The first weekend I got to Houston, I met a guy. And this is relevant because I met a guy. And, um, and then and we started dating and you know, you know, quick, fast fall in love. He also worked for Conoco, he got a new assignment and got moved to Abilene, Texas. And you know, every couple weeks I would drive which was like a seven hour drive seven or eight hours from Houston to Abilene. I may not even be remembering that right. But I go visit him. And then he had this plan. And his plan had been for a long time to move to Portland, Oregon, where his sister and her family lived. And he was very close to her. And so he said, You should just go with me. And I said, Well, you know, he'd been saving money and working up for this. And he'd been out of school for I think a year longer than me. And I am I you know, I said I can't really afford to do that. He said, I'll help you. So I quit my job. And we both quit our jobs. And I moved sight unseen to Portland, Oregon, I've never lived in the northwest, the neither of us had jobs. And we wound up both getting jobs, he wound up going into the insurance industry, I went into banking, and four months later, we split up and I lived in Portland, Oregon, where I knew absolutely no one

Ash Faraj  12:07

Wow, there's a lot to unpack here. But before I do want to, I do want to rewind for just a second, when you graduated college or you know, when you were looking for, you know, your first job, where you actually like, I don't care what opportunity I just want any opportunity or where you like...

Debra Smith  12:22

I don't think I was thinking as much as I probably could have been or should have been. But I knew that I wanted to have a flexible place where I could kind of learn and grow and not be too narrowly focused. So you know, the program that I went for at Conoco was that I knew that I was going to get I knew that the program was going to get me exposed to a lot of different things. And I think it's really ironic because I started there. And then obviously I left energy for a long time, and actually considered, you know, when I when I went to work at EWEB Well, I sometimes talk about that as being my second career. But everything that I learned even my ability to feel comfortable around very technical areas and people who are engineers and who are very technically focused. That all I gained all of that at my experience with that Conoco, which was, you know, very awesome. And then I followed it up by becoming a banker, where it was the same thing. You know, I started out as an analyst. And you know, that was when we were first we would spread financial statements, and we would do it manually. And then we built a little program on the PC to do it for us, and create consistent analysis. But I pretty quickly became a loan officer. And then I had people who were doing all kinds of different businesses, I had wood products, businesses, I had the Fifth Street Market and in Eugene, I had a whole bunch of variety. And so I got to learn about a whole bunch of different businesses, which I loved. So I've always liked learning and learning new things and getting deep, but staying high level.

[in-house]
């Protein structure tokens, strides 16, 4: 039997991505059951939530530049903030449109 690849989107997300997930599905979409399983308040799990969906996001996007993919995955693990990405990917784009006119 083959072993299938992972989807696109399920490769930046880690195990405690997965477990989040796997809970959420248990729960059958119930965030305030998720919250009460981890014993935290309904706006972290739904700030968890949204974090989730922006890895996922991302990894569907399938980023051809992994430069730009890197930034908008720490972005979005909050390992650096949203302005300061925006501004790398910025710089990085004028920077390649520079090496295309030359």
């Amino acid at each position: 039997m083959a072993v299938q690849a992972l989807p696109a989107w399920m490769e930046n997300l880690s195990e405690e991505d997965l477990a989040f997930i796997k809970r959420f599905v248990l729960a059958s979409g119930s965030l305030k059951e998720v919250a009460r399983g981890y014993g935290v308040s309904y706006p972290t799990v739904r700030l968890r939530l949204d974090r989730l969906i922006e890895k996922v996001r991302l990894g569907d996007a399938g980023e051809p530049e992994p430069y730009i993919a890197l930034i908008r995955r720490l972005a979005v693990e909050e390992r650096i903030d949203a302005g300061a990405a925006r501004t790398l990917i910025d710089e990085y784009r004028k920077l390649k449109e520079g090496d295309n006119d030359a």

Ash Faraj  13:56

That makes sense. You're kind of curious about lots of different things.

Debra Smith  13:59

I'm very curious.

Ash Faraj  13:59

That makes sense. That makes sense. Okay.

Debra Smith  14:02

That's one of the things I always tell people is stay curious.

Ash Faraj  14:05

So now I'm putting myself in your shoes. I'm in Houston working for corporate Conoco, I meet this wonderful guy, this guy, and we decide to you know, move to Portland together. And now, you know, obviously, I have no job and you had no job. How did you like go about getting into banking, like was it just like you just started...

Debra Smith  14:27